Arc Seven Blog Archive - February 2016

PR your care heroes – they deserve it! Posted by: Alistair Clay | 11.02.16

Earlier this month a report revealed that social care staff are all too often undervalued, unappreciated and overlooked.

At a time when recruitment is a major issue for providers the news that so many workers in the sector are feeling this way is not good news.

Compassionate, kind and dedicated staff are essential to all social care services, they are the difference between compliance and excellence.


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Why should you care that an autistic dancing barista goes viral? Posted by: Gemma Keogh | 11.02.16


Sam is autistic and has also been diagnosed with a movement disorder. He’s a barista at Starbucks and loves making coffee for his customers. His boss filmed him doing his job and it went viral overnight, making headline news. But why should we care?

We should care because when Sam was offered a position to work at Starbucks he told his parents that his life had meaning. We should care because his boss and the team have embraced Sam and who he is.  They accepted his movements and turned them into a dance so that he can work behind the bar.

Sam finds it very difficult not to move and it took many shifts and hours for Sam to get his dance right, making sure he made the coffee correctly. But now they have and he is an online hit.

By filming the dance to music and uploading it online to share with others it shows how the Sam’s uniqueness is appreciated and how, with a bit of lateral thinking, people with autism can have jobs and work like everyone else.

I recently encountered a view that sharing photos or news about people who use adult social care services is exploitation of vulnerable adults. If providers want to celebrate their service users and the great steps towards further independence that they are making, then it is taking advantage of them.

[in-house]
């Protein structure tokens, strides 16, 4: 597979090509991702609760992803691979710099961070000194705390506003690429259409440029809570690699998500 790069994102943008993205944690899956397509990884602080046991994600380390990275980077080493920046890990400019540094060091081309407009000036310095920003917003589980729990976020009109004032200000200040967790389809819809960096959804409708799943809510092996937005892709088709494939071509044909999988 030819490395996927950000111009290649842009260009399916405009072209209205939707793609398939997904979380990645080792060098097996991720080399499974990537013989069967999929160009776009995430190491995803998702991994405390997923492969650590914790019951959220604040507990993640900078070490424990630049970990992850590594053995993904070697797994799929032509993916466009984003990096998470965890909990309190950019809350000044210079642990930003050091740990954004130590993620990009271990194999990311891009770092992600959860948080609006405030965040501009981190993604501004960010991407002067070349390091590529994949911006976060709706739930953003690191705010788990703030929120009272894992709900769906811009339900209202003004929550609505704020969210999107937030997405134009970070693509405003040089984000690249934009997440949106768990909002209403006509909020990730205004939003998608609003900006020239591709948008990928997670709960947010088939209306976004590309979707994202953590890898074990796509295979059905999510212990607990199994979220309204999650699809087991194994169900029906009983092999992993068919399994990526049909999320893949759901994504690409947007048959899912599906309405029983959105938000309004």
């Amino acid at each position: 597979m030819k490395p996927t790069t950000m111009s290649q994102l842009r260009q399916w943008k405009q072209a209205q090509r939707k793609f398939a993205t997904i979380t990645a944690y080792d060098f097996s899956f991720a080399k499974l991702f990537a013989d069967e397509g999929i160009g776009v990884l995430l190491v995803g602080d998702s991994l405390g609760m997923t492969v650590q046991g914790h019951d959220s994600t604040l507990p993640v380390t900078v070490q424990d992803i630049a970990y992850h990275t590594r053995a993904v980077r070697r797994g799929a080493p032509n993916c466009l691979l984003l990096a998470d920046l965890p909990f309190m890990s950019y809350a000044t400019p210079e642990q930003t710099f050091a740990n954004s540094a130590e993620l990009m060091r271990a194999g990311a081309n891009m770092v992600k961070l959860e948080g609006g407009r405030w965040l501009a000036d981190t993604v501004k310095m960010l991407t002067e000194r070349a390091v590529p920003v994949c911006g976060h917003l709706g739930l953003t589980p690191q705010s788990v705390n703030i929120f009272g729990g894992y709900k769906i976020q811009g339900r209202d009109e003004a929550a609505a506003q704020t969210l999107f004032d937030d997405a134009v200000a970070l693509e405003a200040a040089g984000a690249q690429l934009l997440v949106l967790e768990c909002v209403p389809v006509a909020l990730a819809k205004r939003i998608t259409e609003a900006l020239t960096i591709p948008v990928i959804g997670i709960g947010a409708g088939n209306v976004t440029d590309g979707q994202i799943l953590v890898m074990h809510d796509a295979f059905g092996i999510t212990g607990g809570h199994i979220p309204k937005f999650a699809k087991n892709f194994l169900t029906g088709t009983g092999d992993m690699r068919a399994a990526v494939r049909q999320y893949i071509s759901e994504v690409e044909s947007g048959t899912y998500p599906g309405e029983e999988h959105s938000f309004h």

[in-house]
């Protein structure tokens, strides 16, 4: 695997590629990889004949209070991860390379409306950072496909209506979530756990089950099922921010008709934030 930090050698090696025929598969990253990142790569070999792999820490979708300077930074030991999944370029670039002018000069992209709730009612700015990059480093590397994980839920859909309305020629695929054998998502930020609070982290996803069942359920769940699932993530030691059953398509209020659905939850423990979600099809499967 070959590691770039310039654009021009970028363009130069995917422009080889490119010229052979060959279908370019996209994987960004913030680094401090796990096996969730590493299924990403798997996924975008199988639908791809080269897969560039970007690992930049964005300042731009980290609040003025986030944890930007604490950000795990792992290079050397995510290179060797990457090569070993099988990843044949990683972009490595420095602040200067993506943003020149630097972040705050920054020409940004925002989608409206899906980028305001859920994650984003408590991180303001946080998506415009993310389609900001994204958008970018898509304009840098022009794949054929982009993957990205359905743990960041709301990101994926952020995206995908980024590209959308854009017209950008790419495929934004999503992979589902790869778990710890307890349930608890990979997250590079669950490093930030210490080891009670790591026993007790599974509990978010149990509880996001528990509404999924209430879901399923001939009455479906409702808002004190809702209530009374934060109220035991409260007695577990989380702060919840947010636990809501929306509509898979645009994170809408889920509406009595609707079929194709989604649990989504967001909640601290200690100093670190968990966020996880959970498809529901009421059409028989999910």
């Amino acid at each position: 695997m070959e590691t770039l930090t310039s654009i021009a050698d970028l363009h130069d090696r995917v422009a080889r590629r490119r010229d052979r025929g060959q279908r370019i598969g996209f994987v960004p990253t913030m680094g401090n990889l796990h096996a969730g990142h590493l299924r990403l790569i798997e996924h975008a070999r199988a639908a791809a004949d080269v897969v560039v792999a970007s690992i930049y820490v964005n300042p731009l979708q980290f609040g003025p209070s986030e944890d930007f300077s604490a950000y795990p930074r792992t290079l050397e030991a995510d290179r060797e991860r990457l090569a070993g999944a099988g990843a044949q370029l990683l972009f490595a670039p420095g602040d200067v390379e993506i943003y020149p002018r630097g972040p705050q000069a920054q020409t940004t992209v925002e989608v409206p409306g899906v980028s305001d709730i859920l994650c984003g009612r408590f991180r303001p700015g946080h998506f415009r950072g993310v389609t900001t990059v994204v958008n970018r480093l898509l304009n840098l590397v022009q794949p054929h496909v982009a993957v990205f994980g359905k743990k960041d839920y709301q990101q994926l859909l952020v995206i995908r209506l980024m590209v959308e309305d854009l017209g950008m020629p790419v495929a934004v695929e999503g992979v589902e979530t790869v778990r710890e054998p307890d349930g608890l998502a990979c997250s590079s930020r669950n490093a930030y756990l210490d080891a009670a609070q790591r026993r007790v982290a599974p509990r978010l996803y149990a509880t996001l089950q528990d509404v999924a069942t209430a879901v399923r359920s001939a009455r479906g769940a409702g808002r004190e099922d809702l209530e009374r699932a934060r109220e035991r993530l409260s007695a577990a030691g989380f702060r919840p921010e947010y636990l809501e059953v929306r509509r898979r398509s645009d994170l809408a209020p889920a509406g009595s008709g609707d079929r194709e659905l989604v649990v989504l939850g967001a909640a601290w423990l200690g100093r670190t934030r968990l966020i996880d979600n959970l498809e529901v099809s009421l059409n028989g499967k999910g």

But I don’t agree. When you evidence and document even the small steps that people with learning difficulties make, or individual’s who have autism, the benefit is manifold.

It feels good to be appreciated, to be acknowledge and to be valued – why would it be any different for someone with learning difficulties or autism?

When we show how individuals who use social care services live and what they are achieving it educates people and becomes a vital advocacy tool. It raises the profile of their needs and shows how people who require extra support don’t have to be excluded from society.

When we include the voices of service users in our communication work and in our marketing (providing that they or their families give consent) it shows the vital part that they play in the provider’s journey and our efforts to raise standards of care and support across the sector.

Sam the dancing barista is a fantastic story, but equally great could be Chris the young man going to an art centre, or Joanne the woman who used public transport to take herself to a doctor’s appointment.

Stories that go viral, stories that raise awareness or stories that just make you smile are all important to share and should be an integral part of social care and support.

Watch Sam on YouTube uploaded by Carly Fleischmann


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